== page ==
There are many theories on how young children best learn, and over the last 50 years, several approaches have emerged that seem to answer a predominant need among young learners, which include the Reggio Emilia approach. This concept was developed by a kindergarten teacher in Italy, who, with the help of local parents, formed learning strategies that are based entirely on the children’s interests and this system has been adopted by kindergarten schools all over the world.
The Core Principles of the Reggio Emilia Approach
The Reggio Emilia approach follows certain core principles, which are:
- Learning is Based on the Children’s Interests – It is critical that the children have a say in the learning material, with things that they want to learn about, and their interests are always at the forefront of the curriculum planning. There is one kindergarten in Bangkok that follows the Reggio Emilia principles, and they can easily be found with a Google search.
- Children learn through Relationships – The children learn from their relationships with other people, including their teachers, peers and members of the community, and with the emphasis on acquiring the essential skills for self-learning, the program is very learner centred, with their ideas and opinions valued to form the basis for the learning activities.
- Children Should Be Encouraged to Express Themselves in Every Situation – This is another essential ingredient of the Reggio Emilia system of learning; with children using language, art, dance and movement to express their feelings and emotions.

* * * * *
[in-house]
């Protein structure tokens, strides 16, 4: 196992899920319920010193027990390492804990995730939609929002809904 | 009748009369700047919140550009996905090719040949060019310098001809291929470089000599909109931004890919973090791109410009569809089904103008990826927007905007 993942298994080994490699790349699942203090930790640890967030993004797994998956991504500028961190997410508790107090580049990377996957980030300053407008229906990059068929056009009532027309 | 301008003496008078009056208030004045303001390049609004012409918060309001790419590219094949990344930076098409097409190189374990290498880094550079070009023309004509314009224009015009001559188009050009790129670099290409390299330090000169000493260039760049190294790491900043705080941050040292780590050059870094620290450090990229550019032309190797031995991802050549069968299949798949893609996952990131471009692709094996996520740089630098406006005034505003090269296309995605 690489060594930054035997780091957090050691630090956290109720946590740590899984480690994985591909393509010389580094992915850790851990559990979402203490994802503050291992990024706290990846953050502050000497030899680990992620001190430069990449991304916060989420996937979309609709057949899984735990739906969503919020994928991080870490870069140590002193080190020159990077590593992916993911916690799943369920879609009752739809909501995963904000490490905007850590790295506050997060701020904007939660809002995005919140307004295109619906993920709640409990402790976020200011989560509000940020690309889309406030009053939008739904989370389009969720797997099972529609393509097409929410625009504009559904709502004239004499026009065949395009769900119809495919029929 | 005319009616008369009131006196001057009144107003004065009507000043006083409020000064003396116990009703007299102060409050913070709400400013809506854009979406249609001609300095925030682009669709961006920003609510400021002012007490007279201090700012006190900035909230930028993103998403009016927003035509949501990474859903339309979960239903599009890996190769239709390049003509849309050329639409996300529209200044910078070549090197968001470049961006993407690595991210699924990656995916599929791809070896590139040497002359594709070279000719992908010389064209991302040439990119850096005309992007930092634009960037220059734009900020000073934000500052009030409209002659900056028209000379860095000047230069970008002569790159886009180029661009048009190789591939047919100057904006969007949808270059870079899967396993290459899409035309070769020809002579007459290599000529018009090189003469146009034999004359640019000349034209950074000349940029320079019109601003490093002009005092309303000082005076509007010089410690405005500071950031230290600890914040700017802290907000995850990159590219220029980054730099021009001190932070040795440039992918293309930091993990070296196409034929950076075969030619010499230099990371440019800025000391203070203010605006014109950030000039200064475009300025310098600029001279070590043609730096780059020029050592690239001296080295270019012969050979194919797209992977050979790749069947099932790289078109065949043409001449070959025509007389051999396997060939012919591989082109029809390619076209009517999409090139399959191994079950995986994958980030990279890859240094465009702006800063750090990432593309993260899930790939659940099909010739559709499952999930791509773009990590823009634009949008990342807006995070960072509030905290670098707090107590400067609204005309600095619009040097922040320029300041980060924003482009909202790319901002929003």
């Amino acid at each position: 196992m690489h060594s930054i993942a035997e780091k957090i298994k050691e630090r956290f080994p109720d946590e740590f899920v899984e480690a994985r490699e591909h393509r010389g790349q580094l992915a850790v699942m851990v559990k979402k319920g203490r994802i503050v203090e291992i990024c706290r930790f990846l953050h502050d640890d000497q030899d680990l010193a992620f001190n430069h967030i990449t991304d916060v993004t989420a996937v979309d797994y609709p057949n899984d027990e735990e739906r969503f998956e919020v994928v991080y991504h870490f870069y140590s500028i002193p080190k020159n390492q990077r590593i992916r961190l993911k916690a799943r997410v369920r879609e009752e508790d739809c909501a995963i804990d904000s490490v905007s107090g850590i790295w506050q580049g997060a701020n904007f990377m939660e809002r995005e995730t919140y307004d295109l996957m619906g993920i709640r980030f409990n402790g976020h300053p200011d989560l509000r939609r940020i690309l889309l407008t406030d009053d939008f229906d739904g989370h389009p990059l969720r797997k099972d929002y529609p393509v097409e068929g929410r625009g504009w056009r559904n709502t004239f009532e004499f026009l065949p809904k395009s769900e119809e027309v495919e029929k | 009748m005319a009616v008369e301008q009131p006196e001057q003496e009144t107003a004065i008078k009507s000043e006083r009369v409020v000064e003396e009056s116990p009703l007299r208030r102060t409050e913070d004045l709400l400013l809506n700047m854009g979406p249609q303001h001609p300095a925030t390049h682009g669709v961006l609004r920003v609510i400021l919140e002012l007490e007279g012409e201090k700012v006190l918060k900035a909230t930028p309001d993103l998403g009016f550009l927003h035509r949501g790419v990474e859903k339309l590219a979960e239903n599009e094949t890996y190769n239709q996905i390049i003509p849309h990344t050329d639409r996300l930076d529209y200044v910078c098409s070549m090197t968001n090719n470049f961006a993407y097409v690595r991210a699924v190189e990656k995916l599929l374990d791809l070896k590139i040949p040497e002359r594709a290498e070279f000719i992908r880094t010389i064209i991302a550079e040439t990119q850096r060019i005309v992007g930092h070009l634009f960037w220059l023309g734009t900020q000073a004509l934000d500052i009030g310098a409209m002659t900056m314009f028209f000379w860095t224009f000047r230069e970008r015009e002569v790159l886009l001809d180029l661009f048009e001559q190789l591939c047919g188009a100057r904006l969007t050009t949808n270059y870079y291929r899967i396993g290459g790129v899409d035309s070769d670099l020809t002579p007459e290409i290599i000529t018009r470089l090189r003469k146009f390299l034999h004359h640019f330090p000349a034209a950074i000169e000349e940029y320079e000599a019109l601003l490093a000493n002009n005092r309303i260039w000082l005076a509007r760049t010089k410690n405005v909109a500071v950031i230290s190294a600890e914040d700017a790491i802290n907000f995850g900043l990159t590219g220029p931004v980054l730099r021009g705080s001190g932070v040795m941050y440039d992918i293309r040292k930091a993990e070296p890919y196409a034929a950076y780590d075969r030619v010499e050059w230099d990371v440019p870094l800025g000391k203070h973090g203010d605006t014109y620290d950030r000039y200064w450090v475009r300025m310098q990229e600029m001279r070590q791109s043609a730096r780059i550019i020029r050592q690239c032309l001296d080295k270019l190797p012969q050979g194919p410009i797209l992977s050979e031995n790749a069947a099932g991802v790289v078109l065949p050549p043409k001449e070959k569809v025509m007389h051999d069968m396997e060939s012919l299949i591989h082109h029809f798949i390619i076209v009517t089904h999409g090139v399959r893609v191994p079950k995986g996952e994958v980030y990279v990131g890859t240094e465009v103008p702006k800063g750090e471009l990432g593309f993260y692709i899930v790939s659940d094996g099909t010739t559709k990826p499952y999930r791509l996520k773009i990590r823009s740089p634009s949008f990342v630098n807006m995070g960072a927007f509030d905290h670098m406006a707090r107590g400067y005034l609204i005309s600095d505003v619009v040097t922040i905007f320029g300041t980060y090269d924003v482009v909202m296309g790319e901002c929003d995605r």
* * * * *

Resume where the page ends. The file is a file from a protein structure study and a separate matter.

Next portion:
- Classroom Environment – This plays an important role in the learning process, with natural materials used in the decoration, with soft pastel colours, plus many examples of student work to be found on the walls, which acts as a constant reminder to the kids of what they are capable of.
- Teachers Don’t Teach – This might sound like a strange statement to make, yet Reggio Emilia teachers see themselves as facilitators of the learning process and do not instruct the children per se. The traditional approach would see the teacher instructing their students, whereas the facilitator’s role is to guide the children to the many obstacles they face and guiding them to finding their own solutions. When the children embark on a learning project, the teacher does not know where this will lead, and they will decide on the direction it takes as things unfold.
- Learning Processes Are Documented and Recorded – There are many benefits to documenting and recording the learning journey, which can help both teachers and students alike, and often the teachers will view this data with the aim of improving things.
- Parental Participation – All parents are actively encouraged to become involved in school activities, and if a parent would like to tell the children about their profession, for example, this is encouraged. The Reggio Emilia approach encourages all sectors of the community to become involved in the program, plus parents are welcome to attend workshops when the teachers explore new learning avenues.
If you want your child to get the most out of an early learning program, you can’t get any better than a kindergarten that follows the Reggio Emilia concept of learning.